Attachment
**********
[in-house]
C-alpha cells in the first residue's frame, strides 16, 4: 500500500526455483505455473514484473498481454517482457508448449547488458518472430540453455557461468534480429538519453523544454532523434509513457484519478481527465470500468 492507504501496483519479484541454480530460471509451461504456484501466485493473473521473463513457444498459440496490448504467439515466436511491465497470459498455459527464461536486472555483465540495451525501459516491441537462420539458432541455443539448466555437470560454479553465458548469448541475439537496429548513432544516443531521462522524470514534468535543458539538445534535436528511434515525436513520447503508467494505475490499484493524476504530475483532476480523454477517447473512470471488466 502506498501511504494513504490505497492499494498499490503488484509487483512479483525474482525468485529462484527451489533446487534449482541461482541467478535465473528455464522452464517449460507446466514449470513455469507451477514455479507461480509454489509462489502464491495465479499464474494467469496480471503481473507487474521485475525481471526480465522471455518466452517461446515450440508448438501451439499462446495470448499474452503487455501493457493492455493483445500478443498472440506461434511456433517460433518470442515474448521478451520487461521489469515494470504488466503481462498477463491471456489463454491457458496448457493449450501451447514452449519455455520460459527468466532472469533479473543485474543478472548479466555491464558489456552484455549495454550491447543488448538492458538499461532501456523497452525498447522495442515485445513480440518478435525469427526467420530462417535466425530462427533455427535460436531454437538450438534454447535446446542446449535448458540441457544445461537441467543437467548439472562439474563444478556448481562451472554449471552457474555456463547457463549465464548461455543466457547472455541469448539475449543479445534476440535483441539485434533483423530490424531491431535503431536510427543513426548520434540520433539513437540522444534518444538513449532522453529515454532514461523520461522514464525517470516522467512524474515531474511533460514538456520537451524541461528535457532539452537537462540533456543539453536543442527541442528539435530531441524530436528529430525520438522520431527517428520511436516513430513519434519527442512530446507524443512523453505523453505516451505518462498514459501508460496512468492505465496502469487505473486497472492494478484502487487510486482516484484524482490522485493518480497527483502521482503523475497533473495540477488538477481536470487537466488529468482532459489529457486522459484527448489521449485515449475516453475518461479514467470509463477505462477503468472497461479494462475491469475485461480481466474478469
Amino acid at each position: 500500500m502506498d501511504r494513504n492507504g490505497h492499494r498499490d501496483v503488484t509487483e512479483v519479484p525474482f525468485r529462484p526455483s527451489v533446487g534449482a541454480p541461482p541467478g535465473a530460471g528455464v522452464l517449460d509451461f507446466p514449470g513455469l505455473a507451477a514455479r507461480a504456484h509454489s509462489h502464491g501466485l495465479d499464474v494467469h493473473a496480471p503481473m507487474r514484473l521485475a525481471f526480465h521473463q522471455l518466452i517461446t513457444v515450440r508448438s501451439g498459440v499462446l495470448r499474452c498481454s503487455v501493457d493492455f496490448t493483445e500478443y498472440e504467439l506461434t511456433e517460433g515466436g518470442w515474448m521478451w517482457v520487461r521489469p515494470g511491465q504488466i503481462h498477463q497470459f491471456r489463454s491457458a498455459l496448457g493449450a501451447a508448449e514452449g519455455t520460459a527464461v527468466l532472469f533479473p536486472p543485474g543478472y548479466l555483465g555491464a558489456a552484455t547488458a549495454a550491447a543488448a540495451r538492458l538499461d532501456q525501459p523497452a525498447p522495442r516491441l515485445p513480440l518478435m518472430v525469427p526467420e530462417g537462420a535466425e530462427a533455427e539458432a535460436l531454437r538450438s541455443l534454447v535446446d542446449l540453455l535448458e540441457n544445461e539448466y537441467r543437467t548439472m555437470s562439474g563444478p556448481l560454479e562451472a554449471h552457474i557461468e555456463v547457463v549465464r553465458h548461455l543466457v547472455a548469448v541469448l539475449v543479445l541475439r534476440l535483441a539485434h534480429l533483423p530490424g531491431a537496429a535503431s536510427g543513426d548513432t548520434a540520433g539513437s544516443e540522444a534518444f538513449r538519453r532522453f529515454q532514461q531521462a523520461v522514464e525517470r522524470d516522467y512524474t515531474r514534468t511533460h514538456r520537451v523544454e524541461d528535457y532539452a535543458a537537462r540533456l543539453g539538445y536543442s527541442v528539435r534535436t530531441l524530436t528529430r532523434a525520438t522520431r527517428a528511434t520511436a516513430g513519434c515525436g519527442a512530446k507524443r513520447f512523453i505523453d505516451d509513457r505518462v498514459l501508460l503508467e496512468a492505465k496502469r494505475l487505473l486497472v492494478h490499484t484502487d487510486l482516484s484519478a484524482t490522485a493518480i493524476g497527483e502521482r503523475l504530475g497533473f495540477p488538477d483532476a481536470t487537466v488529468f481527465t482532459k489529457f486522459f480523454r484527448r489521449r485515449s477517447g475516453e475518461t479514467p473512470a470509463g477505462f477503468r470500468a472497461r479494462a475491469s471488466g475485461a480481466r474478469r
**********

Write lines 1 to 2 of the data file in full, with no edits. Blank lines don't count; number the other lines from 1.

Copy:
[in-house]
C-alpha cells in the first residue's frame, strides 16, 4: 500500500526455483505455473514484473498481454517482457508448449547488458518472430540453455557461468534480429538519453523544454532523434509513457484519478481527465470500468 492507504501496483519479484541454480530460471509451461504456484501466485493473473521473463513457444498459440496490448504467439515466436511491465497470459498455459527464461536486472555483465540495451525501459516491441537462420539458432541455443539448466555437470560454479553465458548469448541475439537496429548513432544516443531521462522524470514534468535543458539538445534535436528511434515525436513520447503508467494505475490499484493524476504530475483532476480523454477517447473512470471488466 502506498501511504494513504490505497492499494498499490503488484509487483512479483525474482525468485529462484527451489533446487534449482541461482541467478535465473528455464522452464517449460507446466514449470513455469507451477514455479507461480509454489509462489502464491495465479499464474494467469496480471503481473507487474521485475525481471526480465522471455518466452517461446515450440508448438501451439499462446495470448499474452503487455501493457493492455493483445500478443498472440506461434511456433517460433518470442515474448521478451520487461521489469515494470504488466503481462498477463491471456489463454491457458496448457493449450501451447514452449519455455520460459527468466532472469533479473543485474543478472548479466555491464558489456552484455549495454550491447543488448538492458538499461532501456523497452525498447522495442515485445513480440518478435525469427526467420530462417535466425530462427533455427535460436531454437538450438534454447535446446542446449535448458540441457544445461537441467543437467548439472562439474563444478556448481562451472554449471552457474555456463547457463549465464548461455543466457547472455541469448539475449543479445534476440535483441539485434533483423530490424531491431535503431536510427543513426548520434540520433539513437540522444534518444538513449532522453529515454532514461523520461522514464525517470516522467512524474515531474511533460514538456520537451524541461528535457532539452537537462540533456543539453536543442527541442528539435530531441524530436528529430525520438522520431527517428520511436516513430513519434519527442512530446507524443512523453505523453505516451505518462498514459501508460496512468492505465496502469487505473486497472492494478484502487487510486482516484484524482490522485493518480497527483502521482503523475497533473495540477488538477481536470487537466488529468482532459489529457486522459484527448489521449485515449475516453475518461479514467470509463477505462477503468472497461479494462475491469475485461480481466474478469